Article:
What Is Journalism And When Is It Political Activism?

Pure journalism, my understanding of it, is simply simple presentation of facts or truths, or factual reporting, if that is not hazardous enough kind of work. Because, as we know, there will always be persons amongst us who cannot accept truths or do not want truths to be out. I guess that always is the least challenge for those working in the side of, or for the cause of Truth.

journalism [júrn’lizəm]noun

reporting news for the media: the profession of gathering, editing, and publishing news reports and related articles for newspapers, magazines, television, or radio
news-reporting as a genre: writing or reporting for the media as a literary genre or style
Microsoft® Encarta® Premium Suite 2005. All rights reserved.

Journalists are human beings. They are also very much affected by, say politics and governance, good or bad, like every citizen else. However, good or bad in there is not fact but matter of opinion and personal belief.  Let us take government dole-outs for the poor, for example. There can be fact or factual reporting in that. However, for journalism to even denote or to suggest that government, therefore, is good or bad based on the fact is an over-shoot of the fact.  Good in there is an opinion, a belief. It is an opinion of its proponents who believe that the act is good. Others might see the same fact as useless, wasteful spending that does more harm than good thus, in their differing opinion or belief, is bad. In politics there is really neither right nor wrong. Like righteous and evil they are opinions.  In politics there is only majority rule after which come considered right and considered wrong. Some find their way into institutions  or laws that, then again, is matter of law and not of journalism.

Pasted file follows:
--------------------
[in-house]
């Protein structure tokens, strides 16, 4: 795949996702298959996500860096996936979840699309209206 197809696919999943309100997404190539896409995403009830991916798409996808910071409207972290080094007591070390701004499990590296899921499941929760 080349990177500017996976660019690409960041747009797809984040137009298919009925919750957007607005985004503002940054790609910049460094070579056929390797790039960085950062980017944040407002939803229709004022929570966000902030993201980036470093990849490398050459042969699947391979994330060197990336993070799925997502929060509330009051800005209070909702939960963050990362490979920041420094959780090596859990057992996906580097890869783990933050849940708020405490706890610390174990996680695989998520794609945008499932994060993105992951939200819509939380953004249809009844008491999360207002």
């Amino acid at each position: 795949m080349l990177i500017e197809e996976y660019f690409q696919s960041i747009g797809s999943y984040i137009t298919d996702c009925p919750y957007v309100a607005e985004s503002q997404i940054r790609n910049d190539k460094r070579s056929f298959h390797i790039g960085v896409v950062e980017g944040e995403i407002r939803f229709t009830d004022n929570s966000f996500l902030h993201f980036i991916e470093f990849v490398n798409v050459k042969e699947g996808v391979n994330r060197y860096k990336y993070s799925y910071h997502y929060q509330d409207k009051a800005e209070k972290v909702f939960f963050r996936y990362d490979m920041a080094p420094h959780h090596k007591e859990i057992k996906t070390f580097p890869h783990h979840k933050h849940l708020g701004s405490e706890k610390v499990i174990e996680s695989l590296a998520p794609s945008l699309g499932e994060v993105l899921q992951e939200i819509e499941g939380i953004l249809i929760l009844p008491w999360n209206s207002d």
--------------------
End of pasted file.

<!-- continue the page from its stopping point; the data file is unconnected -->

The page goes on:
Opinion is different from fact. Fact has no room for dispute and what has no room for dispute must be fact. Opinion is but personal view, interpretation, or understanding, of fact or facts. Any opinion is considered partial and may be bias. To opine is to stand for a cause. To intently drive for an opinion may be activism. A propaganda movement. In highly difficult situations like we have in the country, I guess it is hard for journalists to detach opinions from facts or factual reporting. We have seen political activism and pure journalism more oftentimes overlap. There is heightened risk for those in there because of that. I suppose that explains for the high incidence of journalists being killed, intentionally hit, I mean, in our part of the world.